Case Study of a Successful M&A—Concluding Thoughts on Lenovo’s Acquisition of IBM PC

Lenovo

Lenovo has yet to resolve all its cultural issues. As one global director said, “Until now, I think… [cultural integration] has not been completed…there still remain many cultural problems…I think this part is the most difficult one for the whole acquisition.”1This is an important reminder that the cultural integration process is measured in years, not months.

Regardless, Lenovo truly is an example of a successful cross-border M&A and is regarded as such in academic literature. Through attentive care and cultural awareness, Lenovo has been able to achieve cultural synergy. The current appointed “Chief Diversity Officer,” Yolanda Lee Conyers, is quoted on the company website saying, “We succeed when each of us respects and appreciates the diversity of the individuals we work with. We transcend traditional geographic and cultural borders to better anticipate and serve the complex needs of our customers around the world.”2 This synergy between the companies has been reflected financially. In 2003, Lenovo had income of $129 million3 and a global market share of 2.0%.4 In the same year, IBM PC Division had losses of $258 million5 and a market share of 5.3%.6 By 2016, although Lenovo was struggling with a $128 million loss due to economic fluctuations and restructuring costs, it had captured the largest global market share of the PC industry at 20.7%7 and had earned net income of $829 million the previous year, remarkable growth for what was once considered an underdog company.8

The Lenovo case is very useful for understanding the cultural issues that are central in M&A transactions and what integration looks like in practice. The lessons learned in the Lenovo-IBM acquisition can—and should—be applied to companies pursuing similar endeavors. To successfully prepare for an M&A transaction, further detailed research would be necessary to understand applicable cultural nuances, gain an educated perspective, and prepare to successfully integrate.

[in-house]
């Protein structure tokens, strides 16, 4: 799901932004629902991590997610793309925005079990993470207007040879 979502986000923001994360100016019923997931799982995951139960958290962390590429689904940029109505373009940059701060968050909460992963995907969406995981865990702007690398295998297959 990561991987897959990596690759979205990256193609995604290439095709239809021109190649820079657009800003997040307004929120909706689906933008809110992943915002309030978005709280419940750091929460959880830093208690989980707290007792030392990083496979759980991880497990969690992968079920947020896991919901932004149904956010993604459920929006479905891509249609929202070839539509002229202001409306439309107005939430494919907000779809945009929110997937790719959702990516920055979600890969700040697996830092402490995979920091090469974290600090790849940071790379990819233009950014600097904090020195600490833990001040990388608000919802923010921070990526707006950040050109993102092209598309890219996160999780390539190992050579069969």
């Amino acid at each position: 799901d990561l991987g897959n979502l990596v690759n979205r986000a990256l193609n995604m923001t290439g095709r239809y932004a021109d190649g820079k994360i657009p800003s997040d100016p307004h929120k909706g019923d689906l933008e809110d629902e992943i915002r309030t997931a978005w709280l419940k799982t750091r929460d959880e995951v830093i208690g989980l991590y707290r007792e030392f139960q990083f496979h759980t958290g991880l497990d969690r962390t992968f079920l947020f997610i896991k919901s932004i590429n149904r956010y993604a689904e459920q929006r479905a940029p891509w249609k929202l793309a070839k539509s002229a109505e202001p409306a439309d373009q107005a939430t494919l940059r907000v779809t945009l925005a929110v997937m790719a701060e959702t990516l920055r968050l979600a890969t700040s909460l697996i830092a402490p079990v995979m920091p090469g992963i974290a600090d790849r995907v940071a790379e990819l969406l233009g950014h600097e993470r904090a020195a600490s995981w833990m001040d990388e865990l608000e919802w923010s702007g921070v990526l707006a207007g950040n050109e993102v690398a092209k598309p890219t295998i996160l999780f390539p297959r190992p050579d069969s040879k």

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  1. Zhou, S. & Huang, X. (2014). HOW CHINESE “SNAKE” SWALLOWS WESTERN “ELEPHANT”: A CASE STUDY OF LENOVO’S ACQUISITION OF IBM PC DIVISION. Journal of International Business and Economy 15(1): 39
  2. Conyers, Y.L. (n.d.). Diversity. Retrieved from http://www.lenovo.com/lenovo/us/en/diversity.shtml
  3. Zhou, S. & Huang, X. (2014). HOW CHINESE “SNAKE” SWALLOWS WESTERN “ELEPHANT”: A CASE STUDY OF LENOVO’S ACQUISITION OF IBM PC DIVISION. Journal of International Business and Economy 15(1): 41
  4. Sulei, T. & Siyi, N. (2004). China’s Lenovo Acquires China’s IBM PC Business. www.chinaview.cn Retrieved from http://news.xinhuanet.com/english/2004-12/08/content_2310317.htm
  5. Bloomberg News. (2004). IBM’s PC Unit Has Been Operating at a Loss. Los Angeles Times. Retrieved on June 9, 2017 from http://articles.latimes.com/2004/dec/31/business/fi-ibm31
  6. Gartner. (2005). Gartner Says Strong Mobile Sales Lift Worldwide PC Shipments to 12 Percent Growth in 2004. Gartner. Retrieved on June 9, 2017 from http://www.gartner.com/newsroom/id/492098
  7. Gartner. (2017). Gartner 2016 Marked Fifth Consecutive Year of Worldwide PC Shipment Decline. Gartner. Retrieved on June 13, 2017 from https://www.gartner.com/newsroom/id/3568420
  8. Lenovo Group Limited. (2016). 2015/16 Annual Report. Retrieved on June 13, 2017 from https://www.lenovo.com/ww/lenovo/pdf/report/E_099220160603a.pdf